We have been looking at the culture of the organization over the past two weeks. Last week I suggested some ways to improve the culture of your organization. In this final blog on organizational culture, I want to suggest what a healthy leadership team should look like when the culture is good.
In an organization with a healthy culture, all members will have respect for one another. Humility and openness will be evident from top to bottom. No one will use their position or power as a means to treat others with disrespect. Everyone matters, therefore, everyone is valued. Everyone has a right to be heard, and their opinions respected whether other members of the team agree with it or not.
In a healthy culture, there is an environment of accountability and responsibility. When things are not done, mistakes are made, or deadlines are not met, there are no excuses or blaming. People take responsibility and work to make corrections. Arriving late or being unprepared for the meeting does not lead to excuses and blaming of others. People in an organization with a healthy culture take responsibility for their actions.
An organization with a healthy culture manages conflict well. Conflicts are not left to fester within the organization but are dealt with immediately. People resolve conflict quickly and face-to-face, no use of email to blast another in anger. Neither is the rumor mill used to destroy another’s reputation out of anger. Forgiveness and reconciliation are two critical values in an organization with a healthy culture.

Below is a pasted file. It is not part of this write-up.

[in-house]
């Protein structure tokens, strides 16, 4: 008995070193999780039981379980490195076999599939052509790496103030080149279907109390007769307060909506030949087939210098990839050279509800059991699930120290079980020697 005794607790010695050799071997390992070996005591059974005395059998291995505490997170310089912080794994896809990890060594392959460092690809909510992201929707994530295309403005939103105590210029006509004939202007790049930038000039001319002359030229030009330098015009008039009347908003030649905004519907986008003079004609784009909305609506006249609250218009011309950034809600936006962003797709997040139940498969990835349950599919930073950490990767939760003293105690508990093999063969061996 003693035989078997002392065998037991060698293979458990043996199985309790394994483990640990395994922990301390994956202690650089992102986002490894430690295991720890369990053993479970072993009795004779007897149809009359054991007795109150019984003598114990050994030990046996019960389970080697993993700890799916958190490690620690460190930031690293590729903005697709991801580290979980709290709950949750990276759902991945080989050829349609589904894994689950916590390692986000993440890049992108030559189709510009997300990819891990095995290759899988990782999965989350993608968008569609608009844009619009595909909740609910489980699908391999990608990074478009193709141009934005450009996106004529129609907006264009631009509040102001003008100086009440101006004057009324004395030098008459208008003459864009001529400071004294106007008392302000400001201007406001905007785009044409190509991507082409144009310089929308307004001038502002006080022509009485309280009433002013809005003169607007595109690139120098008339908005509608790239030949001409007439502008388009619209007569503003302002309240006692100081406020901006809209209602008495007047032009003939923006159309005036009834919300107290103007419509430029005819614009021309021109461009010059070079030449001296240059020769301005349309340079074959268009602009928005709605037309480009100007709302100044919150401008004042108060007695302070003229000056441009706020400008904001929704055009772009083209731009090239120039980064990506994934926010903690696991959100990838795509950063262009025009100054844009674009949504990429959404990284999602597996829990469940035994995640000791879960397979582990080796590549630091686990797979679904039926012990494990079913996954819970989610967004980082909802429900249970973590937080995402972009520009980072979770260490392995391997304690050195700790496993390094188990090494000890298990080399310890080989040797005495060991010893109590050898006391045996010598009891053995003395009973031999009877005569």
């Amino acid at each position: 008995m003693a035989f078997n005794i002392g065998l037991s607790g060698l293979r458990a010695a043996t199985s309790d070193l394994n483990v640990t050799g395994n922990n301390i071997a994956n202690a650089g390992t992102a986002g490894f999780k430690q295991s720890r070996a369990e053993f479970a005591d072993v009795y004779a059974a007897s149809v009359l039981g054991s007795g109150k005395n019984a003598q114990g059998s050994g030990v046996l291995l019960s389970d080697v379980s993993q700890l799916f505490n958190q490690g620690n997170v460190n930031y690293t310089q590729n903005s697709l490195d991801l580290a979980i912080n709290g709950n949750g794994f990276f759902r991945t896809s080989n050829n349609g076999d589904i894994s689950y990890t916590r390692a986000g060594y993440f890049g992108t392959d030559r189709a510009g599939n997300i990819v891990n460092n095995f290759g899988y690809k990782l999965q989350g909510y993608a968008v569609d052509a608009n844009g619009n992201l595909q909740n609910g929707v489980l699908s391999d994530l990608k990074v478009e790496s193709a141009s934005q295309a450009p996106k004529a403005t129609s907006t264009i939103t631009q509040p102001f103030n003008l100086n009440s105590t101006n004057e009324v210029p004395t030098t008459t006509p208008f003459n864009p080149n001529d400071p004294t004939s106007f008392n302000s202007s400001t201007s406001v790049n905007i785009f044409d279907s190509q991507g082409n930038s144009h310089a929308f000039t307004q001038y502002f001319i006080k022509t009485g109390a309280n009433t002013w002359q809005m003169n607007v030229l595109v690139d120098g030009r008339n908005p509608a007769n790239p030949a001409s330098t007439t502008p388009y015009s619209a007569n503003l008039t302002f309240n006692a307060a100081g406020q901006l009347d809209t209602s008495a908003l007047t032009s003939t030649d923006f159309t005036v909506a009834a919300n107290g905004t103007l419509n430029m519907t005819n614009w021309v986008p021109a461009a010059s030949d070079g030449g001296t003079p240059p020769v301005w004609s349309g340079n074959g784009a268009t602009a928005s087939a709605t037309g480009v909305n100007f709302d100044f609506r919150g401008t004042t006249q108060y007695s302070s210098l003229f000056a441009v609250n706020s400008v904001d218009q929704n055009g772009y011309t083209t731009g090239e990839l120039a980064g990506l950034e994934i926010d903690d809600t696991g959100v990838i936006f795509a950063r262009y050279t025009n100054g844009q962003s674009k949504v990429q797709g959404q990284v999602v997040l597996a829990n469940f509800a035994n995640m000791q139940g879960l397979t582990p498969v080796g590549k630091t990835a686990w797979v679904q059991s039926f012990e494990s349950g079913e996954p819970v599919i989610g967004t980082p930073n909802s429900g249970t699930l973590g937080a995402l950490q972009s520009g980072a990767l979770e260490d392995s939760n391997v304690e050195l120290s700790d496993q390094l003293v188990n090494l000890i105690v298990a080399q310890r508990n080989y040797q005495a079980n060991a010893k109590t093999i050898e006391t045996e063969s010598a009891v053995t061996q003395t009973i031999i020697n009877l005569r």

In a healthy culture, departments are not siloed. There should not be turf wars such as fighting for your budget, your office space or your staff. This kind of narrow thinking is a sign of an unhealthy culture within the organization. Instead, there should be an environment of cooperation, holistic thinking, and integration. For the organization to succeed everyone has to be working toward the same goals; therefore, everyone should be operating as one team to achieve the purposes of the organization. There will be a sense of cohesiveness and support.
When the culture is healthy, morale is high. People want to be a part of the organization. They enjoy coming to work and working with each other to accomplish the goals of the organization. They take a personal interest in each other’s well-being. There is natural tendency to help out each other to avoid long working hours and burnout, or to cover for each other when someone has to be gone unexpectedly.
Does your organization have a healthy culture? Is it a place where people enjoy working, where they feel respected, honored and supported to give their best in helping achieve the organization’s goals?
Ask your leadership to read this blog and prepare to discuss it. Use the time to evaluate the present culture of your organization. Celebrate the things that are working and work on the things that are not in order to create a healthy culture.
If you would like help in achieving your goals in any area of your life, call us at 208-880-0307 or email us at firstname.lastname@example.org to schedule a complimentary coaching session. To read Errol’s other posts, visit Christ-Centered Life Coaching.